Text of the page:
No. 67

Slowing Down

scotland-slowingdown

Breathe.

I tell it to myself over and over again. Breathe and be in this moment.

The pain. The joy. The warmth. The wind. Whatever it is, I breathe.

I’ve been working on slowing down, being still, discovering my presence in the moment. This has been no easy task: I was born and raised on phrases like “The early bird gets the worm” and “Hard work pays off.” I watched my father work a job that sometimes required him to be there 80 hours a week so he could support his family. When I was a child, I didn’t entirely understand, but that work-hard-until-you-break attitude became part of me.

I also became a talented multi-tasker, because I believed that getting more done meant I would achieve more. I did homework while watching television. I read books while at play rehearsals or commuting on a subway or waiting in line. I ate while talking to others, while researching a paper, while sitting in class. My mind was always racing. And it was always split.

Nothing seeped. I couldn’t recall exact tastes or textures or settings or words. My entire world felt like a blur. I felt like I was constantly running a race and always falling farther behind, no matter how much faster I went.

Then one day, I stopped completely. I sat on a hilltop with nothing to do but be where I was. And for the first time in a very long time, I felt at home in myself, I felt my surroundings sharpen, I broke free.

And I resolved that I wouldn’t return to my old ways. I’m trying to single-task more, take time to nourish myself, be fully in my life rather than living ahead or behind. Old habits can be hard to break, but they are breaking, every time I stop and center and breathe.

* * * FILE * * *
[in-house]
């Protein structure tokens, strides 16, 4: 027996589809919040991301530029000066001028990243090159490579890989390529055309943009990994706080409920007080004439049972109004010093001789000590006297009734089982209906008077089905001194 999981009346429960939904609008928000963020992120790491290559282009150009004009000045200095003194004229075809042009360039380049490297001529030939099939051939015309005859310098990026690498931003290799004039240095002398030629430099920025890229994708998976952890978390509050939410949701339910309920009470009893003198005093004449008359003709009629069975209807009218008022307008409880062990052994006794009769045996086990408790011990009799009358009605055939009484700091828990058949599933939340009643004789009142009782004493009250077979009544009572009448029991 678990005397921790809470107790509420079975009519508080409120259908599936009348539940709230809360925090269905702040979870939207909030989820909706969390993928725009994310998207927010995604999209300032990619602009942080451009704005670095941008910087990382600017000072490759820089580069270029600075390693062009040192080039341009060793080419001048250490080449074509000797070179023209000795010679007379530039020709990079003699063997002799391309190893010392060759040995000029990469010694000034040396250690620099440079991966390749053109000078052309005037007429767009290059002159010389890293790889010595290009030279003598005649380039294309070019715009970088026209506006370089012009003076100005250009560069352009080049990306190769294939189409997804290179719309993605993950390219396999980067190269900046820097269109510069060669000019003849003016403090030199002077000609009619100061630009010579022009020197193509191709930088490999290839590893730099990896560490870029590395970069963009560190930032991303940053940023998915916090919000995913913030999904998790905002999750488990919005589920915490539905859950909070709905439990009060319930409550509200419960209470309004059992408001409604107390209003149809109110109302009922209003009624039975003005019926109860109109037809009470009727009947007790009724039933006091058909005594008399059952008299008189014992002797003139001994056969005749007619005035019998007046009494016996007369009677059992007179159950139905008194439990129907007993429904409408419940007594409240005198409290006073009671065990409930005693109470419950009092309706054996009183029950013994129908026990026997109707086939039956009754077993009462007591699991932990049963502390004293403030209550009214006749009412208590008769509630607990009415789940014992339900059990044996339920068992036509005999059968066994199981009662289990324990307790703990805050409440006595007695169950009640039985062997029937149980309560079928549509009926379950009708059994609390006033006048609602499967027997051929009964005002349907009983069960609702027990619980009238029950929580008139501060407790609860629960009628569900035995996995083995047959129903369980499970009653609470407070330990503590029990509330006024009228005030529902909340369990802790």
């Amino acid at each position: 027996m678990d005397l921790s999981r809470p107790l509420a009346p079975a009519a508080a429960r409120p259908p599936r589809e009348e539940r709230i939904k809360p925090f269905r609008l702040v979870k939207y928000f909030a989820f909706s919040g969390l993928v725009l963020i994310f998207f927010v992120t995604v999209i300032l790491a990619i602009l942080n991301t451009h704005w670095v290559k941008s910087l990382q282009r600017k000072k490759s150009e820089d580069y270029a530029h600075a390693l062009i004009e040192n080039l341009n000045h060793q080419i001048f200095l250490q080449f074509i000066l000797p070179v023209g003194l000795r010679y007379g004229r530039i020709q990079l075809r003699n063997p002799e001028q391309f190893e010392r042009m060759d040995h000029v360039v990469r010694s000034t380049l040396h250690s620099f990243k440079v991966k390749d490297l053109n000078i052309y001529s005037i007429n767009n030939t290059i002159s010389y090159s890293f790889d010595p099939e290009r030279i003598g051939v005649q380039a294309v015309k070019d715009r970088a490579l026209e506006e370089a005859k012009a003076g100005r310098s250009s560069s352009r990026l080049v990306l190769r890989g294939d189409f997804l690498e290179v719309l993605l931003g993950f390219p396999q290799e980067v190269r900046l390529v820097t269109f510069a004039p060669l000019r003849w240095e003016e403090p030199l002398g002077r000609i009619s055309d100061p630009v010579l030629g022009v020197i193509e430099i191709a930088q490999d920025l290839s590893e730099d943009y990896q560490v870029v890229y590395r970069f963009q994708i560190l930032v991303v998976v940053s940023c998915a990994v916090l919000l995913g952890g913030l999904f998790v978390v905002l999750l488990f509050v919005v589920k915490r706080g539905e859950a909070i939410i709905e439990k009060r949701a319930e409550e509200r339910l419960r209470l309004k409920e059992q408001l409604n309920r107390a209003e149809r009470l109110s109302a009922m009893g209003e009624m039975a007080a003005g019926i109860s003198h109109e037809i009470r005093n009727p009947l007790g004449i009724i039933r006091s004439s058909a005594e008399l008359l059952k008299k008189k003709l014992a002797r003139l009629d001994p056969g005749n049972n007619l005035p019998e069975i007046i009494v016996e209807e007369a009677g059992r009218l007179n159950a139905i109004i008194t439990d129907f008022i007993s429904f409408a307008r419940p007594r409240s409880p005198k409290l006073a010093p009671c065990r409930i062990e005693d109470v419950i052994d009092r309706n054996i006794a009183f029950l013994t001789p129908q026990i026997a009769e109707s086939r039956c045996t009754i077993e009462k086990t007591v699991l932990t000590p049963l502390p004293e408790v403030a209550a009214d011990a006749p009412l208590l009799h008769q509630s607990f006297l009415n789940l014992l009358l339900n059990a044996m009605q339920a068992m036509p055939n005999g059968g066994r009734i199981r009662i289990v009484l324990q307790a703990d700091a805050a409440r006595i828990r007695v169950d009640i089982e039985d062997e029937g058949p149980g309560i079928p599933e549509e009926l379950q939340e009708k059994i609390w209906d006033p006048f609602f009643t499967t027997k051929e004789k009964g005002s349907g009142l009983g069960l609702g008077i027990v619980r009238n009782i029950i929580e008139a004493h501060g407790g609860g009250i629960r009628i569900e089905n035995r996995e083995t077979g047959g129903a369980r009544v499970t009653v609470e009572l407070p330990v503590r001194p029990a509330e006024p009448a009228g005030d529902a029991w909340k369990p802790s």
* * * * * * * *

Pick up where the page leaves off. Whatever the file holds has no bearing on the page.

How do you slow down when you feel you’re moving too fast?

About brandi

Brandi is a digital strategist, website developer, and founder of Alchemy+Aim, a company that helps entrepreneurs and business owners elevate their online presence and enhance their digital experience. Her academic background in theatre, philosophy and physics was the perfect foundation for launching her business, where she’s worked with Brené Brown, Laverne Cox, Judy Smith, and other notable thought leaders since 2013. She is an advocate for using technology in ways that humanize, connect and serve people as well as for asking deeper philosophical questions and teaching others to think more broadly about impact when they create, particularly in STEAM fields.

3 thoughts on “Slowing Down

  1. Oh my goodness, I always used to be the type of person that was in a hurry. Not really because I felt like I had a zillion things to do, but because I hated (and still do when it comes to some things, like driving) moving slowly. It’s drastic, but it took me getting in a fender bender while I was in college for me to slow down. And it’s never really that I’m driving too fast, it’s that I used to always feel such anxiety while driving.

    Now, what has really helped me (because I have the same problem with having to tell myself to breathe) is yoga. I love that it’s not just exercise, it’s a whole state of mind. As long as I have a full-time job I have to keep myself from going into that hurrying mode. When I don’t have a job, I don’t have that problem.

  2. i have been told so many times that i am in hurry. i don’t mean to be but i get in a mood and just want to get things done. i have been unraveling this as of late. i don’t know why i am in a rush. it really goes against how i want to live. building quiet times in my day are helpful. so is yoga and meditation. it’s a work process for sure.

  3. i love that image of you on a hilltop with nothing to do but just be. sometimes you need to get up high, find yourself above the world for a bit to get that bird’s eye view where things make sense.

    i’m with you in that it’s so hard to just be. i too find myself getting lost in things of the past or obsessing about future plans. in turn, it’s hard to just be content with what’s happening right now. one of my favorite quotes of the moment is by john lennon: “life is what happens to you while you’re busy making other plans”

Leave a Reply

Your email address will not be published. Required fields are marked *

Share

Disable Google Analytics

Credits

Jane Reaction

(logo and original branding) is a graphic design and art director who works with with small businesses and creative entrepreneurs, creating cohesive and interesting brands and websites.

Carrie Coleman

(photography) is a wedding photographer, whose goal is to capture the visual expression of a couple's love through timeless, organic images. She is based in Charlottesville, Virginia.